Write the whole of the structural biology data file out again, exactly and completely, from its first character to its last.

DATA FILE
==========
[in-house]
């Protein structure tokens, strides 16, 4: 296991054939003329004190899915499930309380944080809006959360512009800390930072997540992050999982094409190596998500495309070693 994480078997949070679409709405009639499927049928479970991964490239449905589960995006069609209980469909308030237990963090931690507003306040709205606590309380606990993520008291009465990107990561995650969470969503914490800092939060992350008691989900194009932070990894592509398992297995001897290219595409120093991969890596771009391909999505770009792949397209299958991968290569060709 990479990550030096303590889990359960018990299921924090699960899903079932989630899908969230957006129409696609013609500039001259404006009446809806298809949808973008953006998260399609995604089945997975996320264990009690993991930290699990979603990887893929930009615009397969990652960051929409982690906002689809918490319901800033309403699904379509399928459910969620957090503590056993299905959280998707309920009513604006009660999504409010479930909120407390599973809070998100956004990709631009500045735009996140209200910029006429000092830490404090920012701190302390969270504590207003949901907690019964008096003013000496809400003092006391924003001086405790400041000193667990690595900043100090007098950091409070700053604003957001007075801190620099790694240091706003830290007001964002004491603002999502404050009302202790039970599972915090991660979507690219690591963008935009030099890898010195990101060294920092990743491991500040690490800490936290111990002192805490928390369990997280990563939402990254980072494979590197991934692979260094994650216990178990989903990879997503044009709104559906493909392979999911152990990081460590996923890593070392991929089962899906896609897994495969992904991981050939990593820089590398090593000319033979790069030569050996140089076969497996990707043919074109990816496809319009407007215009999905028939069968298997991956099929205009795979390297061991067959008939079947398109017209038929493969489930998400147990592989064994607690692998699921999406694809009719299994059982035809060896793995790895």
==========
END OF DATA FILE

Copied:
[in-house]
């Protein structure tokens, strides 16, 4: 296991054939003329004190899915499930309380944080809006959360512009800390930072997540992050999982094409190596998500495309070693 994480078997949070679409709405009639499927049928479970991964490239449905589960995006069609209980469909308030237990963090931690507003306040709205606590309380606990993520008291009465990107990561995650969470969503914490800092939060992350008691989900194009932070990894592509398992297995001897290219595409120093991969890596771009391909999505770009792949397209299958991968290569060709 990479990550030096303590889990359960018990299921924090699960899903079932989630899908969230957006129409696609013609500039001259404006009446809806298809949808973008953006998260399609995604089945997975996320264990009690993991930290699990979603990887893929930009615009397969990652960051929409982690906002689809918490319901800033309403699904379509399928459910969620957090503590056993299905959280998707309920009513604006009660999504409010479930909120407390599973809070998100956004990709631009500045735009996140209200910029006429000092830490404090920012701190302390969270504590207003949901907690019964008096003013000496809400003092006391924003001086405790400041000193667990690595900043100090007098950091409070700053604003957001007075801190620099790694240091706003830290007001964002004491603002999502404050009302202790039970599972915090991660979507690219690591963008935009030099890898010195990101060294920092990743491991500040690490800490936290111990002192805490928390369990997280990563939402990254980072494979590197991934692979260094994650216990178990989903990879997503044009709104559906493909392979999911152990990081460590996923890593070392991929089962899906896609897994495969992904991981050939990593820089590398090593000319033979790069030569050996140089076969497996990707043919074109990816496809319009407007215009999905028939069968298997991956099929205009795979390297061991067959008939079947398109017209038929493969489930998400147990592989064994607690692998699921999406694809009719299994059982035809060896793995790895």